I just finished watching “Waiting for Superman,” the recent documentary about American education, and I find myself frustrated as I think about what I saw.
Not that it wasn’t a good film: it was. It vividly depicted how adults look out for themselves instead of the children they teach, suggesting they are a major stumbling block for educational change. I don’t disagree with that; watching the film made me very glad I homeschooled my kids.
My frustration lies in two areas: first off, the families depicted in the film have put all their faith in public schools. They try to get their children into better schools; those that fail think their children’s futures are doomed. Those that succeed think all their worries are over and their children will be just fine. That faith in schools is misguided, and the fact that they are so sure of this is just plain frustrating to me because I know from experience that you can work with your own child and help them, whether after school or instead of school. So you do have options.
I think of the inner-city single mom I once met who worked as a police officer on the third shift, came home and slept a few hours and then taught her son during the day. She wouldn’t let him out of their apartment without her because their neighborhood was so dangerous. But she was determined to give him an education and keep him out of gangs. She didn’t look to schools to save her son. She took it upon herself. I wish the parents in “Waiting for Superman” would figure this out instead of relying on the school system to save their children.
My other frustration is with the common attitude displayed in the film (and most everywhere else these days) that the only way out of poverty is a college education. How well I know from my research for my latest book that only about 20% of the job openings predicted by the federal government for the next ten years will require a college degree. Telling every child that a college education is their ticket to success is just plain cruel. That myth is perpetuated in this film, and I hate to see that happening. It’s just not fair to children. Yes, some should go to college because they have an aptitude for higher learning and a desire to excel in a career area that requires a college diploma (doctor, lawyer, etc.) But to tell all children they must go? It’s outdated advice that will lead many of them to become overburdened with college debt and unable to find a decent-paying job to help them pay back what they owe.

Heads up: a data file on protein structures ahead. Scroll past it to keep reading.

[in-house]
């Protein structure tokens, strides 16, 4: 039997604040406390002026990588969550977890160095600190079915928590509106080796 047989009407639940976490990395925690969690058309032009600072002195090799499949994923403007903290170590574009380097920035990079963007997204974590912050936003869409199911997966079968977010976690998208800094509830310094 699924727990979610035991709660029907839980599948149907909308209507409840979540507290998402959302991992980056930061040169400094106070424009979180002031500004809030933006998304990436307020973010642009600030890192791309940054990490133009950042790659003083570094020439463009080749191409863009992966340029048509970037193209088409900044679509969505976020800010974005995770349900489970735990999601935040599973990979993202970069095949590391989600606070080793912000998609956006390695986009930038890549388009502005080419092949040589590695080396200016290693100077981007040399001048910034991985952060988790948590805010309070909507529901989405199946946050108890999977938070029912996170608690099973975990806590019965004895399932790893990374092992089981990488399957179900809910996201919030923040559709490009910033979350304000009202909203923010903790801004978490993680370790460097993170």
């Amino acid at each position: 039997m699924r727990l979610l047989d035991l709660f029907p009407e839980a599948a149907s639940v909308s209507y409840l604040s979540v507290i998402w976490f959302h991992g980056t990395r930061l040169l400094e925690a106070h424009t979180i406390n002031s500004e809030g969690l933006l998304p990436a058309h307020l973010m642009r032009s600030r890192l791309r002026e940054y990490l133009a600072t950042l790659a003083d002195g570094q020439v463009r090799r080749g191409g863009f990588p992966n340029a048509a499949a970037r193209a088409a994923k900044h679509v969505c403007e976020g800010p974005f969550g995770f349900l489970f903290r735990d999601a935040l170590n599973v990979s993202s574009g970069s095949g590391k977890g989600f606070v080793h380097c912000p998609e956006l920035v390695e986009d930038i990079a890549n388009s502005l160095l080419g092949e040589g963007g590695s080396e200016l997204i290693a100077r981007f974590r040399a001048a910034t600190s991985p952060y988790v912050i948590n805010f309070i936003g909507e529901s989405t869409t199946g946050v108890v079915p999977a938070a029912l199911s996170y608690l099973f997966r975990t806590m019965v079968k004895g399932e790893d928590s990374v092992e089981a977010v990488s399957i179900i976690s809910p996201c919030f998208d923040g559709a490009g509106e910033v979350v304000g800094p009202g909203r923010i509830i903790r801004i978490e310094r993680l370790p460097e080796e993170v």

So if you want to see a movie that will make it clear why you shouldn’t send your child to school, you’ll like this film. Otherwise, it will probably just make you sad….or frustrated like I am right now.
One more thing: while the makers of this film were more than willing to criticize lousy teachers, they also put good teachers on a pedestal. I get so tired of that attitude. Yes, good teachers are important. But so are good cops, and good doctors, and good cooks. A child’s success in life is aided by the influence of many people, not just teachers, and primarily their parents and others who love them. And even children whose parents are not exactly Parents of the Year can be positively influenced by others who are not their schoolteachers. Besides, it’s not that hard to teach kids to read, write and do math if you haven’t put them somewhere (like school) where their inborn desire to learn has been snuffed out.